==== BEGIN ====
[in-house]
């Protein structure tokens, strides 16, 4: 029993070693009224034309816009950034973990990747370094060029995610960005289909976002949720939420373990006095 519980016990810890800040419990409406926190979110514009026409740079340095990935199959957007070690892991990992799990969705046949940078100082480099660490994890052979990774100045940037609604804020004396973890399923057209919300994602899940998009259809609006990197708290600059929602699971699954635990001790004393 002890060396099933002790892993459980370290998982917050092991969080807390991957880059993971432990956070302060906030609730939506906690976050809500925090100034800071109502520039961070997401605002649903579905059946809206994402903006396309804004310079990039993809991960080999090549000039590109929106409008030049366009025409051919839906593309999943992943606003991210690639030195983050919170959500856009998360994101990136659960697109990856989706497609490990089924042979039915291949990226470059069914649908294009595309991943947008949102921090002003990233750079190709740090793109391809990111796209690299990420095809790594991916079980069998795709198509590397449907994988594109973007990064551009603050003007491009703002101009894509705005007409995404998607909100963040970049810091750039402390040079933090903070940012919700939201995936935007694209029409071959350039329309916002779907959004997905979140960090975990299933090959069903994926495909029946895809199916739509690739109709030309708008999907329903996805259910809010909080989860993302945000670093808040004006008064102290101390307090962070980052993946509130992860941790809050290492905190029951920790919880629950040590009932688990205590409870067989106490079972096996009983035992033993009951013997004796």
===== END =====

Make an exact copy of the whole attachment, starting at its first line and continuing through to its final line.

[in-house]
């Protein structure tokens, strides 16, 4: 029993070693009224034309816009950034973990990747370094060029995610960005289909976002949720939420373990006095 519980016990810890800040419990409406926190979110514009026409740079340095990935199959957007070690892991990992799990969705046949940078100082480099660490994890052979990774100045940037609604804020004396973890399923057209919300994602899940998009259809609006990197708290600059929602699971699954635990001790004393 002890060396099933002790892993459980370290998982917050092991969080807390991957880059993971432990956070302060906030609730939506906690976050809500925090100034800071109502520039961070997401605002649903579905059946809206994402903006396309804004310079990039993809991960080999090549000039590109929106409008030049366009025409051919839906593309999943992943606003991210690639030195983050919170959500856009998360994101990136659960697109990856989706497609490990089924042979039915291949990226470059069914649908294009595309991943947008949102921090002003990233750079190709740090793109391809990111796209690299990420095809790594991916079980069998795709198509590397449907994988594109973007990064551009603050003007491009703002101009894509705005007409995404998607909100963040970049810091750039402390040079933090903070940012919700939201995936935007694209029409071959350039329309916002779907959004997905979140960090975990299933090959069903994926495909029946895809199916739509690739109709030309708008999907329903996805259910809010909080989860993302945000670093808040004006008064102290101390307090962070980052993946509130992860941790809050290492905190029951920790919880629950040590009932688990205590409870067989106490079972096996009983035992033993009951013997004796």